In this lesson, we'll be creating an
AlertDialog to prompt our users for a locationName for a calculated tip and a menu option for the user to access the dialog. After the user enters the location name and taps save, we'll pop up an Android
SnackBar indicating that we've saved it. Through this process, you will learn how to properly create an
AlertDialog, using a
DialogFragment, which survives, while maintaining it's state; and how to build an Android
Menu to display this dialog.
Key concepts in this lesson that you will learn:
- How to build an AlertDialog
- Make sure the dialog stays open after the device rotates
- Retain the state of the dialog once rotated so that the user doesn't loose everything they've typed
- How to attach a listener to the Dialog that receives the text the user entered on save
- How to build an Android Menu to display the dialog to the user
Hi Max, isn't the DialogFragment a god object here? What about creating a ViewModel for the DialogFragment?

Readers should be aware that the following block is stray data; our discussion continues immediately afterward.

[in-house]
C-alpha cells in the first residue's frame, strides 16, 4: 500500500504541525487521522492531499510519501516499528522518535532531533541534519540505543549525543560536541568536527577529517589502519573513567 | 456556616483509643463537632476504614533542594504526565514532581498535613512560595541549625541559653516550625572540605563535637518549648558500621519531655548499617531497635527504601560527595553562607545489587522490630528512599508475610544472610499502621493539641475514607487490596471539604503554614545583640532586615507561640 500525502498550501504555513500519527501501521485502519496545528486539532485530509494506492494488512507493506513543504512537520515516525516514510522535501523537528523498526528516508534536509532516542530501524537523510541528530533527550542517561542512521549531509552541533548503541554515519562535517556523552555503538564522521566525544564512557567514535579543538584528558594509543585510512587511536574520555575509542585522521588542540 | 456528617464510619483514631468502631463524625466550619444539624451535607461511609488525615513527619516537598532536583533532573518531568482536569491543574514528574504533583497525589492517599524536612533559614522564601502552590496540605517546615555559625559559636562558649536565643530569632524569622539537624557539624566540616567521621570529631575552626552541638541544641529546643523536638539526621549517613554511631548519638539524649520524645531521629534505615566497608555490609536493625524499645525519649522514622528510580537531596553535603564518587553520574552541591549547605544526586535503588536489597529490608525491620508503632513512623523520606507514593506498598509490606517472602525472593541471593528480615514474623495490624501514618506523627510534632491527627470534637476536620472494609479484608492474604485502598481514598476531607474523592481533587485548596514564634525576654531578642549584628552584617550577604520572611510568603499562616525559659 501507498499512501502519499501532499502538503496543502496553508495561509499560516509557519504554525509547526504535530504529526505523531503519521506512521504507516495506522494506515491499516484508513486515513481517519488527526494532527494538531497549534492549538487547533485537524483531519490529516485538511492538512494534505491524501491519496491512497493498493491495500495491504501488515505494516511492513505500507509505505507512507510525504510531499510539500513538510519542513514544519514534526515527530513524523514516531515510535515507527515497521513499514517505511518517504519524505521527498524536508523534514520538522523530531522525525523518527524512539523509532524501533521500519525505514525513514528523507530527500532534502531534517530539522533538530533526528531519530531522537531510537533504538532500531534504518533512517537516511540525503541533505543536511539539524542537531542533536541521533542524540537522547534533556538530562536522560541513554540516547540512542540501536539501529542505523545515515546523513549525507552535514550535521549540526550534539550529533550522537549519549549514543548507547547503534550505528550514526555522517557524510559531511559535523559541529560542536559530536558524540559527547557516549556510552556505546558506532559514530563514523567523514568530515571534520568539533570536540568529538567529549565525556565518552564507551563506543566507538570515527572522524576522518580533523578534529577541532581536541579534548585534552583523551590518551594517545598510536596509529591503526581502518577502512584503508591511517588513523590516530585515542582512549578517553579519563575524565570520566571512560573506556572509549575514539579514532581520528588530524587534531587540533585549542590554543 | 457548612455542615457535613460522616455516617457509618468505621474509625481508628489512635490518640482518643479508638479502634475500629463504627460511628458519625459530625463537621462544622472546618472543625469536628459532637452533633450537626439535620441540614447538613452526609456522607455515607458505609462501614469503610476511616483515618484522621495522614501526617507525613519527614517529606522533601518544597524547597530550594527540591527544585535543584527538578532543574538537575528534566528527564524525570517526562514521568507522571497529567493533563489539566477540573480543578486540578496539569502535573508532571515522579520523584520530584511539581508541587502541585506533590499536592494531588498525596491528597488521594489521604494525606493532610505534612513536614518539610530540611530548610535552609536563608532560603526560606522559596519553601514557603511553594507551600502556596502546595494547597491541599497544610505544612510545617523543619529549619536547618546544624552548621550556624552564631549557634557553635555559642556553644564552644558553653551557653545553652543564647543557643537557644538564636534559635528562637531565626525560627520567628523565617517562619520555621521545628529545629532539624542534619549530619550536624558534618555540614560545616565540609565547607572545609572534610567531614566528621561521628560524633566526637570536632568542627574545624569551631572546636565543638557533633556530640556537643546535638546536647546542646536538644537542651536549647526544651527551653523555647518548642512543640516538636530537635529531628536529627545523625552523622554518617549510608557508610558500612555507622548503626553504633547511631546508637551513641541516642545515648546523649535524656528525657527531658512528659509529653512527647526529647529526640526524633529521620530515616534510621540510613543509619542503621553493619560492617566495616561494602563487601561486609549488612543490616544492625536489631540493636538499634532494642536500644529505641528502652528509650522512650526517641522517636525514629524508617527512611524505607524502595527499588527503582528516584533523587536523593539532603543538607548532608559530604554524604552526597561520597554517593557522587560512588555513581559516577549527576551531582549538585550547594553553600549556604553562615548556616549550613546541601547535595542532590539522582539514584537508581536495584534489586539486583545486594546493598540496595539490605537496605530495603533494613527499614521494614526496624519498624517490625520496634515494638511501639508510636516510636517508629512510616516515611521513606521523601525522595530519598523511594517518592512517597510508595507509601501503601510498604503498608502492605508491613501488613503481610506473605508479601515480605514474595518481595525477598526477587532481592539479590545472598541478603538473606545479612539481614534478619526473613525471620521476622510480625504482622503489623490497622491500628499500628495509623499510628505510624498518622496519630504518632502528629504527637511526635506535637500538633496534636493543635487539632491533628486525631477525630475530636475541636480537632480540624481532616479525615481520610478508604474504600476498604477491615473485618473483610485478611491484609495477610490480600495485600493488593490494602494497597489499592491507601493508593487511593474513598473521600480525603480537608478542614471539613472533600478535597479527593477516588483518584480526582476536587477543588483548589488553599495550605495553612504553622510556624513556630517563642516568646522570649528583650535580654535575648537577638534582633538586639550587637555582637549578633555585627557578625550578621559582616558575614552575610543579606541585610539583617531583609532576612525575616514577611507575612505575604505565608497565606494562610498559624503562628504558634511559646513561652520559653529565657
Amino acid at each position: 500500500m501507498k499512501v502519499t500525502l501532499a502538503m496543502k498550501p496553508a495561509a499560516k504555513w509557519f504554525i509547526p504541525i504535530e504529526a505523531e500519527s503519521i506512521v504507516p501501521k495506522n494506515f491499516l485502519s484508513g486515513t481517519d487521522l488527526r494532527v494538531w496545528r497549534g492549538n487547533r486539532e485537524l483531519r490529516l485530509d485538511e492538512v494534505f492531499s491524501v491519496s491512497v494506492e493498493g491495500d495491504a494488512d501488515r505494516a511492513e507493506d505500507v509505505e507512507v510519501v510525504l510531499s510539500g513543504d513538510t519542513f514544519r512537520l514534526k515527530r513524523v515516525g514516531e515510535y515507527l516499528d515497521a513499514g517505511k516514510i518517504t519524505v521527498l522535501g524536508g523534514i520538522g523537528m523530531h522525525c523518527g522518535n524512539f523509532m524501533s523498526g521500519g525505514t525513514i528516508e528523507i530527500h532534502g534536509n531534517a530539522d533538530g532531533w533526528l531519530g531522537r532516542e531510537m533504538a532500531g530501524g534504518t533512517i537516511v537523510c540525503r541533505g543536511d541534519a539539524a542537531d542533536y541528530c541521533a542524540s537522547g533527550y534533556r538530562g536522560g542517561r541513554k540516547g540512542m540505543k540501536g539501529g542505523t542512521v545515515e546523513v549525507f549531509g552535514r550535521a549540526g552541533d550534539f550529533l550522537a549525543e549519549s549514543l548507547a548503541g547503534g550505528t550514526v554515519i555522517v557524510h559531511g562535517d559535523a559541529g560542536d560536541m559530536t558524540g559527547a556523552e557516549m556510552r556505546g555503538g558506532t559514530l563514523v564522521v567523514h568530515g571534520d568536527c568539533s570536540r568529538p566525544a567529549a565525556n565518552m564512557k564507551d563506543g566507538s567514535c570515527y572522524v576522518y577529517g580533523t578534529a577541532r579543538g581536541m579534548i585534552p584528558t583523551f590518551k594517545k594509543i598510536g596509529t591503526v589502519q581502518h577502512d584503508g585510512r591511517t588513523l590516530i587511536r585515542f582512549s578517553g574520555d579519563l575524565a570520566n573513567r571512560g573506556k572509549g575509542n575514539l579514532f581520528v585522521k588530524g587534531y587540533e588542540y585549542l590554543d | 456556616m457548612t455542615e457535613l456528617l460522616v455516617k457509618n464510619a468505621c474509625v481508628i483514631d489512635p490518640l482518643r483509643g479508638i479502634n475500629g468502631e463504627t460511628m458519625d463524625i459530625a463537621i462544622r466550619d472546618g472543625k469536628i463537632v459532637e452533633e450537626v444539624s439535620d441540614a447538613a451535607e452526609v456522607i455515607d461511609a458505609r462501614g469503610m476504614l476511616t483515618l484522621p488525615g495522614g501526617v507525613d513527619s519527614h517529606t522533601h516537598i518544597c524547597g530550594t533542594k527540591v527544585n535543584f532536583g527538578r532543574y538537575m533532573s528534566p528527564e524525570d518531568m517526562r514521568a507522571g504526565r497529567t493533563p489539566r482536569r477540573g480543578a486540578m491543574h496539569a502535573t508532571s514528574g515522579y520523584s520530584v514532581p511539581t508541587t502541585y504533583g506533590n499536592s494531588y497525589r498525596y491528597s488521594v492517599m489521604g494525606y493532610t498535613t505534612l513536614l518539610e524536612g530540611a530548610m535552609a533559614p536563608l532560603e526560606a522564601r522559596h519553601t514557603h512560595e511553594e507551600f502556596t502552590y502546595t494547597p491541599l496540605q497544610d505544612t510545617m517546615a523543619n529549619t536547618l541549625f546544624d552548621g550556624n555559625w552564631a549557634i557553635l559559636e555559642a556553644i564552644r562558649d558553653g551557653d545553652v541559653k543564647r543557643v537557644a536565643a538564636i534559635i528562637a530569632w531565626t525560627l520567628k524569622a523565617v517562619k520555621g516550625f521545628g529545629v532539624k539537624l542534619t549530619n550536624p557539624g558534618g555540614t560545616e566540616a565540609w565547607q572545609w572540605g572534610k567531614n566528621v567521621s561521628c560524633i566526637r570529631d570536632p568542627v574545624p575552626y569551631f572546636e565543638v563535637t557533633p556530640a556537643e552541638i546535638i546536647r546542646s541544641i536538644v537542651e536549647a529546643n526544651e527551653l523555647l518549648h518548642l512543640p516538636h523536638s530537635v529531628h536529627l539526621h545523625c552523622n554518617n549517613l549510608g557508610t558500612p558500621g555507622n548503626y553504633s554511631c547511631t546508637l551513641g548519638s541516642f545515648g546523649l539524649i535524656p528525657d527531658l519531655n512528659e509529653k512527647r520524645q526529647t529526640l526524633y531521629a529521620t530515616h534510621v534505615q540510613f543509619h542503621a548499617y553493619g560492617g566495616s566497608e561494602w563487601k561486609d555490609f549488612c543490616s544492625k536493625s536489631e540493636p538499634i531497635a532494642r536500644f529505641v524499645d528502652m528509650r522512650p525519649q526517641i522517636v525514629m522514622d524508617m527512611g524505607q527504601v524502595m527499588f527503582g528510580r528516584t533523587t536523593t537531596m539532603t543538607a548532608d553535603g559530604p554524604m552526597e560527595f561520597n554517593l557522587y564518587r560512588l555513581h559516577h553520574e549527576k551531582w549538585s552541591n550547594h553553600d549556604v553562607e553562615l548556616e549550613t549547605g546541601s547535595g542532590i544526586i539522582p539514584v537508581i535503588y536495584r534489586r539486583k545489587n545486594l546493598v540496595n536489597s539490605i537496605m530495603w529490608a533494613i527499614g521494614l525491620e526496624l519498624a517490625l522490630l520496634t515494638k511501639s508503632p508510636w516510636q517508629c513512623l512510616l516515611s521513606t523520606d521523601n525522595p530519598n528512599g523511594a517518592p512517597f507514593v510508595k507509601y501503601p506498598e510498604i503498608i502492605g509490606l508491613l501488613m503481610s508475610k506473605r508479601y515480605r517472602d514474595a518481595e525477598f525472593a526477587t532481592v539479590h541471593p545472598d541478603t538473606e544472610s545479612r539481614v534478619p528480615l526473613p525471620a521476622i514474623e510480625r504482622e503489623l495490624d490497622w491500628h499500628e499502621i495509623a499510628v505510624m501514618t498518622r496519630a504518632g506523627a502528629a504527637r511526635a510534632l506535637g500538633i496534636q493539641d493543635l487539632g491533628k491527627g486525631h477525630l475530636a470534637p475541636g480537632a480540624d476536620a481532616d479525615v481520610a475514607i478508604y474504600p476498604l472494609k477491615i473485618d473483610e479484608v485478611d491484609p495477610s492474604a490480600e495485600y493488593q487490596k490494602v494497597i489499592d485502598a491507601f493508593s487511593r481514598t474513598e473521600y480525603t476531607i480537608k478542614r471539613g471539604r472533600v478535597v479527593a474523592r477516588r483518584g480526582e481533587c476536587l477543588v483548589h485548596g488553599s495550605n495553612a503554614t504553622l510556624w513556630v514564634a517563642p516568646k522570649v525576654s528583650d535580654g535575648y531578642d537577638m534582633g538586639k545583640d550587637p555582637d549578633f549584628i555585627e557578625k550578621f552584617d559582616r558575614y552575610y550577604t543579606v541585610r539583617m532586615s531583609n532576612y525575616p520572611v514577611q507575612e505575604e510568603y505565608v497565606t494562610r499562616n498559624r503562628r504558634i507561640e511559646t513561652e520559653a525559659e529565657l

Hi there, I see you point, you could introduce a ViewModel to back this dialog. In fact, in the next lesson we create a dialog fragment to load a previously saved tip and leverage a ViewModel to access the list of tips that have been saved.
There's no firm rule here, but the rule I generally follow is to not place presentation logic in the View. In this case , this DialogFragment doesn't have any presentation logic (short of not invoking the callback if the text is empty). It's just capturing the data and passing the result back to the hosting Activity which in turn is directly passing that back to the ViewModel. For that reason, I don't consider it necessary to use a ViewModel. But, certainly it's not wrong to introduce a ViewModel here as you're suggesting.
This explanation of the pattern is an introductory view into it. From there, each team usually has its own special nuances in which they change things up - and thats ok.
Hope that helps! :-)